The volatility continued leading up to and after the Federal Reserve meeting in the middle of the week. There were two days where the markets showed great promise and began the day much higher only to give up most of the gains by the end of the day. Finally, the markets were able to gain traction on Friday and staged a massive rally. The turnaround on Monday and strength on Friday lead us to believe the worst is behind us. But we also think if this is the beginning of a rebound, it may not be consistent across all sectors. We do not anticipate the more speculative growth stocks, which have been especially beaten down, to stage a quick comeback or even return to the same levels where they were trading prior to this market downturn since many do not have positive earnings or still have extended valuations. Those sectors which perform better during times of rising interest rates and slower growth will most likely continue to be the best performing. Fortunately, market pullbacks present buying opportunities. Even if the market is not finished with this downturn, we are closer to the bottom than the top.
Thinking of most roller coasters, the ride begins by being pulled up a large incline and upon reaching the top, slowly crests before beginning a rapid descent. It is at the top where riders experience the most nervousness and as the ride gets closer to the bottom riders’ anxieties subside. Investors generally view the markets with more fear toward the bottom and less worry at the top when, in fact, they should have the opposite view. The challenge is knowing when that bottom will occur and how close (or far) away the market is from that point at any given time. Despite all the volatility during the week, the stock market ended about the same way roller coaster rides do – at the same place they began. The S&P 500 did manage a very small gain, the first positive week of the year, with the Dow Jones Industrial Average showing a larger gain but the Nasdaq ended almost exactly where it began.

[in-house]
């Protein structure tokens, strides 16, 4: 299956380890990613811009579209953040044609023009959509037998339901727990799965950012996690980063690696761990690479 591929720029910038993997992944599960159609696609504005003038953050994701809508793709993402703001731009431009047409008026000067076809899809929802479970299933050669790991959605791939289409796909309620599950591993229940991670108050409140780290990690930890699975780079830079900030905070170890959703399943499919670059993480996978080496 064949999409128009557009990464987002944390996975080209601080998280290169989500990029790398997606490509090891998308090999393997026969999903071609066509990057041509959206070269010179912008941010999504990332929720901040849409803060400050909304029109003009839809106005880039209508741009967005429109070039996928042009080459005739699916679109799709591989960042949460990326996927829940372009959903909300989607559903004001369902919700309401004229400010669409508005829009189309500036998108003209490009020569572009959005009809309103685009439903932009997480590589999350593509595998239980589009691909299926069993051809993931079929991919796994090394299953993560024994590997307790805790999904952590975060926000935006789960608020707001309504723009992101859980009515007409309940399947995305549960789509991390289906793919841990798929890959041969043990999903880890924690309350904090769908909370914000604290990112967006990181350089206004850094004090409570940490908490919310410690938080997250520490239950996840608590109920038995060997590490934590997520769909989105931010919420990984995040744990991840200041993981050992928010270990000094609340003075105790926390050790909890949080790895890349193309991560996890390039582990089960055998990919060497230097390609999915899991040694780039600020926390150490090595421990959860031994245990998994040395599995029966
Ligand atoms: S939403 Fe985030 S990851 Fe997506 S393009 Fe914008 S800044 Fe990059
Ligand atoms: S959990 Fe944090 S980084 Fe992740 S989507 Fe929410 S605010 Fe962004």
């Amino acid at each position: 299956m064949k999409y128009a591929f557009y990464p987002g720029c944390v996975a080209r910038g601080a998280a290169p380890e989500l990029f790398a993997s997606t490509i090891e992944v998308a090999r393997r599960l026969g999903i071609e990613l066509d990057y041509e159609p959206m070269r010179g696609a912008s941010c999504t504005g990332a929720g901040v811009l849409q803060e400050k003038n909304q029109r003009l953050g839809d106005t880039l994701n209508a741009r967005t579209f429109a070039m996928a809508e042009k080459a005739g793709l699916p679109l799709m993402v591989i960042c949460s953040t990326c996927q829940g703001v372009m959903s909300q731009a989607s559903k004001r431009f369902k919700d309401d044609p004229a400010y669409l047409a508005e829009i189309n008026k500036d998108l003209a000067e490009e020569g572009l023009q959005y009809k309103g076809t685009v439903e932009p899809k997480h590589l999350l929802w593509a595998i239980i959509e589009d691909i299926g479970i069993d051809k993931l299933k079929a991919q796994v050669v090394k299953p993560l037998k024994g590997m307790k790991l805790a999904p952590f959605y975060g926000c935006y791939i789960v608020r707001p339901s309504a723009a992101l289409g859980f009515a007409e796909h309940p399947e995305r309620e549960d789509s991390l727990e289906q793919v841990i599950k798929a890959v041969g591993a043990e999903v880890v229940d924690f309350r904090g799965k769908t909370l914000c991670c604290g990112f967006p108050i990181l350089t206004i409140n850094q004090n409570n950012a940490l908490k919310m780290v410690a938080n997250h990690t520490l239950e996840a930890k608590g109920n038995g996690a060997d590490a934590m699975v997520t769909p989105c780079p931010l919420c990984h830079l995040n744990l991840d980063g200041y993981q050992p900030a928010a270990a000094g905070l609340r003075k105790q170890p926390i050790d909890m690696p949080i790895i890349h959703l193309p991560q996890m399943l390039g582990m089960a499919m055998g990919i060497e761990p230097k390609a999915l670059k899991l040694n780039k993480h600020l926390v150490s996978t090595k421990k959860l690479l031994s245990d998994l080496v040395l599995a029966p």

Much of the market movement of recent weeks has been attributed to uncertainty about possible Fed action, which has now been priced into the market so the focus will shift towards earning releases. Overall earnings this quarter have not shown levels of earnings growth as high as the previous few quarters but have remained solid so there remains optimism earnings reports will provide positive momentum to the markets, especially with some of the mega-tech names reporting earnings this coming week.
The resilience of the markets last week provides hope better days are ahead, but this is a reminder of how the markets can behave. It has been often said that as January goes, so will the remainder of the year. There will undoubtedly be continued ups and downs in the market but we still believe there will be positive returns for the year. If you are unsure what to do or if the recent market downturn has caused you worry this is a good time to re-visit your complete retirement plan, which not only includes investments but also tax and income planning with the last being the most important of all. Be sure you can confidently answer the questions posed at the beginning and if not, please give us a call to review your situation. Do not get caught up with short-term market movement but rather focus on the long term and do not lose sight of your goals and objectives.
Have a wonderful week!
Nathan Zeller, CFA, CFP®
Chief Investment Strategist
Please contact us if you would like to review your individual financial plan or learn how the TaxSmart™ Retirement Program can help you.
Office phone # (952) 460-3260